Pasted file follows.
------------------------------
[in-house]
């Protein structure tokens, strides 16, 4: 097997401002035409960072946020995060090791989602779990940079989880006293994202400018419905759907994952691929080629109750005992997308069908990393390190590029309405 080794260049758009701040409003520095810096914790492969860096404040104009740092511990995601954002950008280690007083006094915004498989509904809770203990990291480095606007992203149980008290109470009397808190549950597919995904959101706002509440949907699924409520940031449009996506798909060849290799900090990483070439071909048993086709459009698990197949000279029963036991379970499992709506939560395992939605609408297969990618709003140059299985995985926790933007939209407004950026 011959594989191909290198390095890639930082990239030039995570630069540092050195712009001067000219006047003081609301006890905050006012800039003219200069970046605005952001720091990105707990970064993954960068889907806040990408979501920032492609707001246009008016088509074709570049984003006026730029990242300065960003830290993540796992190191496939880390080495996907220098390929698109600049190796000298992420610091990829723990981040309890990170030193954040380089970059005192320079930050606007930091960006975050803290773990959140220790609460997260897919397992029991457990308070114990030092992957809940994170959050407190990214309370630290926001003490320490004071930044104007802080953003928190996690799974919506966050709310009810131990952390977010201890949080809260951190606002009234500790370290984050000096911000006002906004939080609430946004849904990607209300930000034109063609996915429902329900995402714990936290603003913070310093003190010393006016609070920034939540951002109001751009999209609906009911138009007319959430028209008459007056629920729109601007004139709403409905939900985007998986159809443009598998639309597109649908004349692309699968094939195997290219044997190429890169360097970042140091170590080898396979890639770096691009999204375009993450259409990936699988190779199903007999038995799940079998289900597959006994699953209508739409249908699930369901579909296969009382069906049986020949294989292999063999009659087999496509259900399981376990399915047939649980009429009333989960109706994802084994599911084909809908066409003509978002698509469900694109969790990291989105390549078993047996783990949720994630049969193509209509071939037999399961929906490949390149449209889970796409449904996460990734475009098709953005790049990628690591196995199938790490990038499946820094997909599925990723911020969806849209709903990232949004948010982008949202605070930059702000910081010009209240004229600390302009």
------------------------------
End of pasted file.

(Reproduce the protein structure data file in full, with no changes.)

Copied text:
[in-house]
């Protein structure tokens, strides 16, 4: 097997401002035409960072946020995060090791989602779990940079989880006293994202400018419905759907994952691929080629109750005992997308069908990393390190590029309405 080794260049758009701040409003520095810096914790492969860096404040104009740092511990995601954002950008280690007083006094915004498989509904809770203990990291480095606007992203149980008290109470009397808190549950597919995904959101706002509440949907699924409520940031449009996506798909060849290799900090990483070439071909048993086709459009698990197949000279029963036991379970499992709506939560395992939605609408297969990618709003140059299985995985926790933007939209407004950026 011959594989191909290198390095890639930082990239030039995570630069540092050195712009001067000219006047003081609301006890905050006012800039003219200069970046605005952001720091990105707990970064993954960068889907806040990408979501920032492609707001246009008016088509074709570049984003006026730029990242300065960003830290993540796992190191496939880390080495996907220098390929698109600049190796000298992420610091990829723990981040309890990170030193954040380089970059005192320079930050606007930091960006975050803290773990959140220790609460997260897919397992029991457990308070114990030092992957809940994170959050407190990214309370630290926001003490320490004071930044104007802080953003928190996690799974919506966050709310009810131990952390977010201890949080809260951190606002009234500790370290984050000096911000006002906004939080609430946004849904990607209300930000034109063609996915429902329900995402714990936290603003913070310093003190010393006016609070920034939540951002109001751009999209609906009911138009007319959430028209008459007056629920729109601007004139709403409905939900985007998986159809443009598998639309597109649908004349692309699968094939195997290219044997190429890169360097970042140091170590080898396979890639770096691009999204375009993450259409990936699988190779199903007999038995799940079998289900597959006994699953209508739409249908699930369901579909296969009382069906049986020949294989292999063999009659087999496509259900399981376990399915047939649980009429009333989960109706994802084994599911084909809908066409003509978002698509469900694109969790990291989105390549078993047996783990949720994630049969193509209509071939037999399961929906490949390149449209889970796409449904996460990734475009098709953005790049990628690591196995199938790490990038499946820094997909599925990723911020969806849209709903990232949004948010982008949202605070930059702000910081010009209240004229600390302009």